Fauna and flora associated with moderate tidal conditions

The greatest variety of fauna and flora is found in areas exposed to moderate tidal conditions. These communities include species normally characteristic of deeper water, such as the sponges Mycale lingua and Clathria barleei, and the feather star Leptometra celtica. There are other species considered scarce, including the brown alga Desmarestia dresnayi, and several living at their geographical limits of distribution. These include the southern cup coral Caryophyllia inornata, the nationally scarce brittle star Ophiopsila annulosa and the northern bryozoans Bugula purpurotincta and Caberea ellisii. Of particular interest is the rarely recorded sea fan Swiftia pallida, which is unusually widespread in the Firth of Lorn area. Associated with S. pallida is the sea fan anemone Amphianthus dohrnii. The rare anemone Arachnanthus sarsii has also been recorded in the area.

Fauna and flora associated with strong tidal conditions

Communities characteristic of strong tidal streams are found in the sounds. Of particular note is Clachan Sound, a tide-swept and wave-sheltered channel with littoral boulders and bedrock supporting a variety of brown seaweeds including a number of wracks and laminarians (kelps) and a rich associated fauna.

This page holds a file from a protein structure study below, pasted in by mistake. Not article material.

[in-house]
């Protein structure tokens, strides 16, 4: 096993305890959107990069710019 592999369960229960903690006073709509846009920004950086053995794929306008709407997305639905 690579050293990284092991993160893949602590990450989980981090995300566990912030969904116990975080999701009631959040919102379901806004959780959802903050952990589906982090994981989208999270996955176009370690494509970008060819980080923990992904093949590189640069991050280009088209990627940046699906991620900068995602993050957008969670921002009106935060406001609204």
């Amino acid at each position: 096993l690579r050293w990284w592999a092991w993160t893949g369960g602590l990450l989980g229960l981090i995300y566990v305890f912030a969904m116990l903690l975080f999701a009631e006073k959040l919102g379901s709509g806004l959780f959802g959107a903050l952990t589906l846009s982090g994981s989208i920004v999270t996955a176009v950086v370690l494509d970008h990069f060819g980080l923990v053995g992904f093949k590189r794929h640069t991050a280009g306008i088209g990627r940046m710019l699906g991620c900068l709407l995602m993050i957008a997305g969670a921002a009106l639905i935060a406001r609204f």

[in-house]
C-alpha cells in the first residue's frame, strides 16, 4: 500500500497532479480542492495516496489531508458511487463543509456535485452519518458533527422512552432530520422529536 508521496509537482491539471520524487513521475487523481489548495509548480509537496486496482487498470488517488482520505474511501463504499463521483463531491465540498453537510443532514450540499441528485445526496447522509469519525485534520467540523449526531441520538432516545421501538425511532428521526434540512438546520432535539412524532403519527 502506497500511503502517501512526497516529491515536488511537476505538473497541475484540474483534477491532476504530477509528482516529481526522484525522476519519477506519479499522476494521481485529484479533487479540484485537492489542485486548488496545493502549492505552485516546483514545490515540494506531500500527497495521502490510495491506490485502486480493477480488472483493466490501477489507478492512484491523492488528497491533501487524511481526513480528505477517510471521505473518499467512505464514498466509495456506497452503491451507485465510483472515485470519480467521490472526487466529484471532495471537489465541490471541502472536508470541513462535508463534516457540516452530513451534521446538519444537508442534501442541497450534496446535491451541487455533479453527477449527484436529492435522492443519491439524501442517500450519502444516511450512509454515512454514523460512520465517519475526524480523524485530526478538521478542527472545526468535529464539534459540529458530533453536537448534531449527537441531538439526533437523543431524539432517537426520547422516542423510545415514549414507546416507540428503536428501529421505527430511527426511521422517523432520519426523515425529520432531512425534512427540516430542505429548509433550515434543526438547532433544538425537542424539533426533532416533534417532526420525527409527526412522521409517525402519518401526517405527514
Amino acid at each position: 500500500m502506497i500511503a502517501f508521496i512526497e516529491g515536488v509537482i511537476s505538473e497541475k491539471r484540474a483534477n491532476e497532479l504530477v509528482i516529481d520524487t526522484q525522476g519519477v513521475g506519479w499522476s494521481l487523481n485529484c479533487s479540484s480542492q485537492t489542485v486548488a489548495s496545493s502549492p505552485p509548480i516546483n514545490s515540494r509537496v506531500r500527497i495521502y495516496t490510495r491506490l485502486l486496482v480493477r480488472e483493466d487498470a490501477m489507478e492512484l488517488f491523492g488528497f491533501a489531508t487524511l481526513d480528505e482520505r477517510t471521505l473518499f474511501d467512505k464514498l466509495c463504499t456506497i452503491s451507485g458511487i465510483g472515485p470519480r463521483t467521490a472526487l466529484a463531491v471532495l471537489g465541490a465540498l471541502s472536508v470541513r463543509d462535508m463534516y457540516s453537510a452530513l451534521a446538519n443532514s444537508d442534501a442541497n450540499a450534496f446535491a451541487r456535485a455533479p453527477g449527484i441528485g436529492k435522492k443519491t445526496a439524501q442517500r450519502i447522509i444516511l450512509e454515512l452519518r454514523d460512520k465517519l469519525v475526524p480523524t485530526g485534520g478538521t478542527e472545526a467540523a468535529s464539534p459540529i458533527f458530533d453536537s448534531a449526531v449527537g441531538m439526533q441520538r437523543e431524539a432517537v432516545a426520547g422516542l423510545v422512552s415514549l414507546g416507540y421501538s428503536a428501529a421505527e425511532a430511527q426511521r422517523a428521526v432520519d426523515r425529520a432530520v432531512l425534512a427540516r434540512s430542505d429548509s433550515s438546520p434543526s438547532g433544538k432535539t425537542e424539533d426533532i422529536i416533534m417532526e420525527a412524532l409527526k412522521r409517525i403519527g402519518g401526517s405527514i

In the strongest tidal streams communities are restricted to crevices and areas in the lee of the tide. In the Gulf of Corryvreckan, open rock is dominated by the oaten pipe hydroid Tubularia indivisa and the barnacles Chirona crenatus and Balanus hameri, species indicative of a highly scoured environment. Also of note in these relatively deep, tide-swept areas is the presence of species normally considered characteristic of shallow surge gullies, such as the gooseberry sea-squirt Dendrodoa grossularia and the lace sponge Clathrina coriacea, and species typical of much more wave exposed, open coast sites, such as the jewel anemone Corynactis viridis and the northern starfish, Leptasterias muelleri.

The site contains a greater variety of diverse communities than any area of comparable size in the west of Scotland.